While driven to launch her own baking business, pursuing a dream in the culinary arts was economically challenging for Klohr. In the United States, culinary schools can open doors to future careers, but the cost of entry can be upwards of $36,000 a year.

Through a friend, Klohr learned about La Cocina VA, a nonprofit dedicated to providing job training and entrepreneurship development services at a training facility in the Washington, D.C-area.

La Cocina VA's, which translates to "the kitchen" in Spanish, offers its Bilingual Culinary Training program to prepare low-and moderate-income individuals from diverse backgrounds to launch careers in the food industry.

That program gave Klohr the ability to fully immerse herself in the baking industry within a professional kitchen facility and receive training in an array of subjects including culinary skills, food safety, career development and English language classes.

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The Schmidt family's Halloween photoshoot has become an annual tradition.

Two of Patti Schmidt's three sons were already well into adulthood when her daughter Avery was born, and the third wasn't far behind them. Avery, now 5, has never had the pleasure of close-in-age sibling squabbles or gigglefests, since Larry, Patrick, and Gavin are 28, 26, and 22, respectively—but that doesn't mean they don't bond as a family.

According to People.com, Patti calls her sons home to Point Pleasant, New Jersey, every fall for a special Halloween photoshoot with Avery. And the results are nothing short of epic.

The Schmidt family started the tradition in 2017 with the boys dressing as the tinman, the scarecrow, and the cowardly lion from "The Wizard of Oz." Avery, just a toddler at the time, was dressed as Dorothy, complete with adorable little ruby slippers.

The following year, the boys were Luke Skywalker, Han Solo, and Chewbacca, and Avery was (of course) Princess Leia.

In 2019, they did a "Game of Thrones" theme. ("My husband and I were binge-watching (Game of Thrones), and I thought the boys as dragons would be so funny," Schmidt told TODAY.)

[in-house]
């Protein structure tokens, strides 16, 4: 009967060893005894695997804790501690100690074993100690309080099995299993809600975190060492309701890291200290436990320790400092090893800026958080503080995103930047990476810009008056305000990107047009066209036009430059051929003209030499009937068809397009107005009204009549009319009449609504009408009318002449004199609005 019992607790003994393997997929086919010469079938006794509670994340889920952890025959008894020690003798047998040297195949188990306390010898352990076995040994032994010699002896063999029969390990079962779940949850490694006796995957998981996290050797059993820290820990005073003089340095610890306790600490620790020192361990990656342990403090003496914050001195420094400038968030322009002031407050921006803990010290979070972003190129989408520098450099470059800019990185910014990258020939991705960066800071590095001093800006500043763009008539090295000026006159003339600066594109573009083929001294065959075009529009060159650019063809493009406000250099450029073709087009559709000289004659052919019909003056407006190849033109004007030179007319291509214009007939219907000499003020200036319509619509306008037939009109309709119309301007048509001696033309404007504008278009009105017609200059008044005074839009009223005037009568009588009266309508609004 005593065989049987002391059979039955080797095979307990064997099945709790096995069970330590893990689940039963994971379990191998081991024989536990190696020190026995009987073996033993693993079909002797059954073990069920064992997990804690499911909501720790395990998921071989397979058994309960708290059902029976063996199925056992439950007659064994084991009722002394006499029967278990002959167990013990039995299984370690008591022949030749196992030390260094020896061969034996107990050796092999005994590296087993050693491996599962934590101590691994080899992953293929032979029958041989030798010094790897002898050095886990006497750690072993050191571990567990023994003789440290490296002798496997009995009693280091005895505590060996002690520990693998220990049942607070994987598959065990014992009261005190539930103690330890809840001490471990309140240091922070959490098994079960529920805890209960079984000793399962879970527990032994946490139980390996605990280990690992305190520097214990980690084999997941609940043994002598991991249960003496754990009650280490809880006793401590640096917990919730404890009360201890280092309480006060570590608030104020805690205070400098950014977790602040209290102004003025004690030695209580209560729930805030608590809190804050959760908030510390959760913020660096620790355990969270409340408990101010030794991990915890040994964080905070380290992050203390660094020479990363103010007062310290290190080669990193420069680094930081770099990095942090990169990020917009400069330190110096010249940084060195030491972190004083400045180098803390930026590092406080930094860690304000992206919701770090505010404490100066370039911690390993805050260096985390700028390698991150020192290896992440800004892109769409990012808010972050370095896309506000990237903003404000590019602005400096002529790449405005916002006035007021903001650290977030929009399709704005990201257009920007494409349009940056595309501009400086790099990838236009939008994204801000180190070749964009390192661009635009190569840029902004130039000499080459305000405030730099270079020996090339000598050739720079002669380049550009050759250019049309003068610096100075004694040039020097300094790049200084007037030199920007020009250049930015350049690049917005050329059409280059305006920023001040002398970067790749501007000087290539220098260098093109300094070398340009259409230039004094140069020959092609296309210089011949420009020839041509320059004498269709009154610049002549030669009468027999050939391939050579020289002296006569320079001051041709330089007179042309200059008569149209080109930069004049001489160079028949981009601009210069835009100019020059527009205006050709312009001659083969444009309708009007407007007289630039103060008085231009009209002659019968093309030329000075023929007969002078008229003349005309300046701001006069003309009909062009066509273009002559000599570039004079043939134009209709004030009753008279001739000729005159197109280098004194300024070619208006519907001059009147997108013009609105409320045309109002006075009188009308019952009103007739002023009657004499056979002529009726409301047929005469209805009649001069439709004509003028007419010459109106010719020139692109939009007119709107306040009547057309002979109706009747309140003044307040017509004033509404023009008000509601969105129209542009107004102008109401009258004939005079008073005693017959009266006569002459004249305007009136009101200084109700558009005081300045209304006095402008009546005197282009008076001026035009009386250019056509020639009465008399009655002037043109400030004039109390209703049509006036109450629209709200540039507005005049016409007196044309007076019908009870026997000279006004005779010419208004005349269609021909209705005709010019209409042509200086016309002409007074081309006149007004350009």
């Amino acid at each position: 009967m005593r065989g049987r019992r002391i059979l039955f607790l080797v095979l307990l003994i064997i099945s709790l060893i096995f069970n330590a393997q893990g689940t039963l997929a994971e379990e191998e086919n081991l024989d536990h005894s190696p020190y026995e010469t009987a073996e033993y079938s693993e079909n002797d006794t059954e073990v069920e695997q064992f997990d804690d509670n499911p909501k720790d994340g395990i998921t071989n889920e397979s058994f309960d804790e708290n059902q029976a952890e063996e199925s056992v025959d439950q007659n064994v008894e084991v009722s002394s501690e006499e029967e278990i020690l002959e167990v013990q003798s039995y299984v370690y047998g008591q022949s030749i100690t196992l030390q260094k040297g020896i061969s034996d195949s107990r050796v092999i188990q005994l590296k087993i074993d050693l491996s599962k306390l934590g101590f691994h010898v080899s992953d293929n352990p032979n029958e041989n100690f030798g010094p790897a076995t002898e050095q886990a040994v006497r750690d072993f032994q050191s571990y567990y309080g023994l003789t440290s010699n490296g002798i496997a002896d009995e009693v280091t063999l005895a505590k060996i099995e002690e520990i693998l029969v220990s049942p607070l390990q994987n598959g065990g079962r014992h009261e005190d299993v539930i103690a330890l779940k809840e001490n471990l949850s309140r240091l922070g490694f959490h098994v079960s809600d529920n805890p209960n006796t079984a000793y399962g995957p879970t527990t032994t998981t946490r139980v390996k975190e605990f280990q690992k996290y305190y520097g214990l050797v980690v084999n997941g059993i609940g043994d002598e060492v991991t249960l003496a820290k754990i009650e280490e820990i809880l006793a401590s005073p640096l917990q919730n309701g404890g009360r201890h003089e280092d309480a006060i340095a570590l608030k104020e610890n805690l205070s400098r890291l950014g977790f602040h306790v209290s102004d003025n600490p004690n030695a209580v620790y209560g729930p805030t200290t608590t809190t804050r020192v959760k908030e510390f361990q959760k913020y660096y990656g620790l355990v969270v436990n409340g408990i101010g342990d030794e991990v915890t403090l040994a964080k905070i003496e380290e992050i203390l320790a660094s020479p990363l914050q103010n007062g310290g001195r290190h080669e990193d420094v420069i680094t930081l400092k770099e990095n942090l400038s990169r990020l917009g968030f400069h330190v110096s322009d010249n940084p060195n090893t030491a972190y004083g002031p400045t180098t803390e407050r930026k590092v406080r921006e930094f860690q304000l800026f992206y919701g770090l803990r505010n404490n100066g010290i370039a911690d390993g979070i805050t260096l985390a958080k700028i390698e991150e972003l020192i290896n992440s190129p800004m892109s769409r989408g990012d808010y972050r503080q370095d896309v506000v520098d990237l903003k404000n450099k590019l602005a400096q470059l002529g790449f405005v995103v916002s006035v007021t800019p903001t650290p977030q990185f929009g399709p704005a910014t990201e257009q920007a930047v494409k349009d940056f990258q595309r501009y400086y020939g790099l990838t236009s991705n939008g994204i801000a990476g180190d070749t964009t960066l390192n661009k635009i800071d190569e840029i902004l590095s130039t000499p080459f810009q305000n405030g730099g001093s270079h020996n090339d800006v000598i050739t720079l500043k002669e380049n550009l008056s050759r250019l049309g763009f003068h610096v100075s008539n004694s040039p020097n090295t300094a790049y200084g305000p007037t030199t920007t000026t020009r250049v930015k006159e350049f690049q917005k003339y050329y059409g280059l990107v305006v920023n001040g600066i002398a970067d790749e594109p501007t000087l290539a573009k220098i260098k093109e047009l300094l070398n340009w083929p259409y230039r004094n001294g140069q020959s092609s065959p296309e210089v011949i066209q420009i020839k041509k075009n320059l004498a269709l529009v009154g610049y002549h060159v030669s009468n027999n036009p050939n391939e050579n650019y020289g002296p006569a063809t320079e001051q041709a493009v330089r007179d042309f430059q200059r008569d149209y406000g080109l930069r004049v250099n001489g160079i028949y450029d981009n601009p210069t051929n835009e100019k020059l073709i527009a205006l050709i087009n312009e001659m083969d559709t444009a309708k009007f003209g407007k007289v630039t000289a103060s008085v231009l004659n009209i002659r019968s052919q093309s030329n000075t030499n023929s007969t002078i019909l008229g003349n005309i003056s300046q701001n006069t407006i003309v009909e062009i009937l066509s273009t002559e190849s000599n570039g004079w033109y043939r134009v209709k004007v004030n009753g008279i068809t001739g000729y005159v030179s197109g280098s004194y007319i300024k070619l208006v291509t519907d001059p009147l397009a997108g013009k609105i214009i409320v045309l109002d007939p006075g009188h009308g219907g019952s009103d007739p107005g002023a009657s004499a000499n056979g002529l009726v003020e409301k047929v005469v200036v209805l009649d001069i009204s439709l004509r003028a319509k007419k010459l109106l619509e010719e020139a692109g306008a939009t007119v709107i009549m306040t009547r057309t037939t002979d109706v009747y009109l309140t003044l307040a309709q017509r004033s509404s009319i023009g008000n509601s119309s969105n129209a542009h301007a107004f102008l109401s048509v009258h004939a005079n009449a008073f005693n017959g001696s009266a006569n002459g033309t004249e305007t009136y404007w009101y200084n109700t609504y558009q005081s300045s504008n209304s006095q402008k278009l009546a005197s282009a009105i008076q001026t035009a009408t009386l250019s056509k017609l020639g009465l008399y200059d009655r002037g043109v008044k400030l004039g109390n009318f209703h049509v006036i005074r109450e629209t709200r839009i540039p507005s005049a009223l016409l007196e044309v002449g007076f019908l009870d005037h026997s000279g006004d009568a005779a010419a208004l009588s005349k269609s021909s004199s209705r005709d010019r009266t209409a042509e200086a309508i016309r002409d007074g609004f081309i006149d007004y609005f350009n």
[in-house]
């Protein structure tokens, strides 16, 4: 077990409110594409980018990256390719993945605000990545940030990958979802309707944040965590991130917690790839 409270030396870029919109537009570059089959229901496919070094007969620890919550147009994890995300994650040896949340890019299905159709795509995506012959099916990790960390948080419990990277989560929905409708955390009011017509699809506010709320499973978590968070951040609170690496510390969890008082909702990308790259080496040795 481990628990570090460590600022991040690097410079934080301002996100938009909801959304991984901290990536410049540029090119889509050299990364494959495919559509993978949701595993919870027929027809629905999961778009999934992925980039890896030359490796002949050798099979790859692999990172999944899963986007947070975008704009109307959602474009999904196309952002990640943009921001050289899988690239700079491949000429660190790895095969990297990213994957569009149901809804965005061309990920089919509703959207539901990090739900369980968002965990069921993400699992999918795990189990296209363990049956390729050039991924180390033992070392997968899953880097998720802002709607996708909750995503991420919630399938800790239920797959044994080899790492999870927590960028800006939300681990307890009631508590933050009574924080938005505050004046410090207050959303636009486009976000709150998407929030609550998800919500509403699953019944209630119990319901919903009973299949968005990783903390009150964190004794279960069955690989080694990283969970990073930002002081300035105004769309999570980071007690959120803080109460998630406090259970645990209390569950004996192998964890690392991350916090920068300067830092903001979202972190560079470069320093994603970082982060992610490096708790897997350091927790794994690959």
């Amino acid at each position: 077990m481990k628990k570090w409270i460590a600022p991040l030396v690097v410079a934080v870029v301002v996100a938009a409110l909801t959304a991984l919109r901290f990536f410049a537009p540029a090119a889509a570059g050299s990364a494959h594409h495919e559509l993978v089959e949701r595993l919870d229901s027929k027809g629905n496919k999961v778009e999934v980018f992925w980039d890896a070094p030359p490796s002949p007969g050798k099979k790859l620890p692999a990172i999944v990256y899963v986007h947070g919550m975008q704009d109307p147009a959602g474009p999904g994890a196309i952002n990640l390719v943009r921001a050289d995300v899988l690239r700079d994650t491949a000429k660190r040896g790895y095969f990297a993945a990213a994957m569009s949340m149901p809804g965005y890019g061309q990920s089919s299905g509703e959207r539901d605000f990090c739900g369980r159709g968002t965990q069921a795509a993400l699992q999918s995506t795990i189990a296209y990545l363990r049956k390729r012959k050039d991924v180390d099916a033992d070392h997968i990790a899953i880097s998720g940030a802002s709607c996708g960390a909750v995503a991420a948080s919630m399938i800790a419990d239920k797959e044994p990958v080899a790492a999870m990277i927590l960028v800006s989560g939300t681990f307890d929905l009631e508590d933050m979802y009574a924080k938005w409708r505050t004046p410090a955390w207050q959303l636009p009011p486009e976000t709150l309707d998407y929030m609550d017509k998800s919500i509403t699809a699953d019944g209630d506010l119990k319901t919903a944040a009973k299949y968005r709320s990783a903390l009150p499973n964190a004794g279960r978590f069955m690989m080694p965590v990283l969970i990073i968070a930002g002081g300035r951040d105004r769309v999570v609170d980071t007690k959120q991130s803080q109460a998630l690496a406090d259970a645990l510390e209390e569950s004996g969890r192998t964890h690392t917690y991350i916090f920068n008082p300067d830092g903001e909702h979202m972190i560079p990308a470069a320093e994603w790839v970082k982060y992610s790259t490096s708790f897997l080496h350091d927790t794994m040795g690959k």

In 2020, they went as Princess Buttercup, Westley, Inigo Montoya, and Fezzik from "The Princess Bride."

Patti shared a video montage of each year's costume shoot—with accompanying soundtracks—on Instagram and TikTok. Watch:

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When a pet is admitted to a shelter it can be a traumatizing experience. Many are afraid of their new surroundings and are far from comfortable showing off their unique personalities. The problem is that's when many of them have their photos taken to appear in online searches.

Chewy, the pet retailer who has dedicated themselves to supporting shelters and rescues throughout the country, recognized the important work of a couple in Tampa, FL who have been taking professional photos of shelter pets to help get them adopted.

"If it's a photo of a scared animal, most people, subconsciously or even consciously, are going to skip over it," pet photographer Adam Goldberg says. "They can't visualize that dog in their home."

Adam realized the importance of quality shelter photos while working as a social media specialist for the Humane Society of Broward County in Fort Lauderdale, Florida.

"The photos were taken top-down so you couldn't see the size of the pet, and the flash would create these red eyes," he recalls. "Sometimes [volunteers] would shoot the photos through the chain-link fences."

That's why Adam and his wife, Mary, have spent much of their free time over the past five years photographing over 1,200 shelter animals to show off their unique personalities to potential adoptive families. The Goldbergs' wonderful work was recently profiled by Chewy in the video above entitled, "A Day in the Life of a Shelter Pet Photographer."